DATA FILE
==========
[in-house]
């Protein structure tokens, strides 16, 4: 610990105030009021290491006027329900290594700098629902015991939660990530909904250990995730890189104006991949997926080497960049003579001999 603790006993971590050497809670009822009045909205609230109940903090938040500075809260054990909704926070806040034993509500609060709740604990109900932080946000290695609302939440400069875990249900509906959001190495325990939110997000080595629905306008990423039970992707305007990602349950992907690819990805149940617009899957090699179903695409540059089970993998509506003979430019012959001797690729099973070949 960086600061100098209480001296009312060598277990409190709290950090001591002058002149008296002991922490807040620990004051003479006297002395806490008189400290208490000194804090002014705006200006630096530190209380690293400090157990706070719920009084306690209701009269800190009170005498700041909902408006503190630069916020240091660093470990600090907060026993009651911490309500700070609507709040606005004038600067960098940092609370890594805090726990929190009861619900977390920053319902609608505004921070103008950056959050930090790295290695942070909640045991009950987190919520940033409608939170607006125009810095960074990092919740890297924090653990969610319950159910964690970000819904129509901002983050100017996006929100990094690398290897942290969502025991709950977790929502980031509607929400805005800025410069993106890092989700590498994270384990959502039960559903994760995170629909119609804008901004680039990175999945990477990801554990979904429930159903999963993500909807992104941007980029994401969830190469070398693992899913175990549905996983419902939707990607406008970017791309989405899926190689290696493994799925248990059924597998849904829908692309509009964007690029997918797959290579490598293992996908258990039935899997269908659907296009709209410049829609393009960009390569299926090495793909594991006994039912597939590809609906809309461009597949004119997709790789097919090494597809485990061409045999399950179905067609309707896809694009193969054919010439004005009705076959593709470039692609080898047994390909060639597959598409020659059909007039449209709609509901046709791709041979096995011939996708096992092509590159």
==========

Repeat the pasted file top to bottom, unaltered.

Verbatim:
[in-house]
């Protein structure tokens, strides 16, 4: 610990105030009021290491006027329900290594700098629902015991939660990530909904250990995730890189104006991949997926080497960049003579001999 603790006993971590050497809670009822009045909205609230109940903090938040500075809260054990909704926070806040034993509500609060709740604990109900932080946000290695609302939440400069875990249900509906959001190495325990939110997000080595629905306008990423039970992707305007990602349950992907690819990805149940617009899957090699179903695409540059089970993998509506003979430019012959001797690729099973070949 960086600061100098209480001296009312060598277990409190709290950090001591002058002149008296002991922490807040620990004051003479006297002395806490008189400290208490000194804090002014705006200006630096530190209380690293400090157990706070719920009084306690209701009269800190009170005498700041909902408006503190630069916020240091660093470990600090907060026993009651911490309500700070609507709040606005004038600067960098940092609370890594805090726990929190009861619900977390920053319902609608505004921070103008950056959050930090790295290695942070909640045991009950987190919520940033409608939170607006125009810095960074990092919740890297924090653990969610319950159910964690970000819904129509901002983050100017996006929100990094690398290897942290969502025991709950977790929502980031509607929400805005800025410069993106890092989700590498994270384990959502039960559903994760995170629909119609804008901004680039990175999945990477990801554990979904429930159903999963993500909807992104941007980029994401969830190469070398693992899913175990549905996983419902939707990607406008970017791309989405899926190689290696493994799925248990059924597998849904829908692309509009964007690029997918797959290579490598293992996908258990039935899997269908659907296009709209410049829609393009960009390569299926090495793909594991006994039912597939590809609906809309461009597949004119997709790789097919090494597809485990061409045999399950179905067609309707896809694009193969054919010439004005009705076959593709470039692609080898047994390909060639597959598409020659059909007039449209709609509901046709791709041979096995011939996708096992092509590159």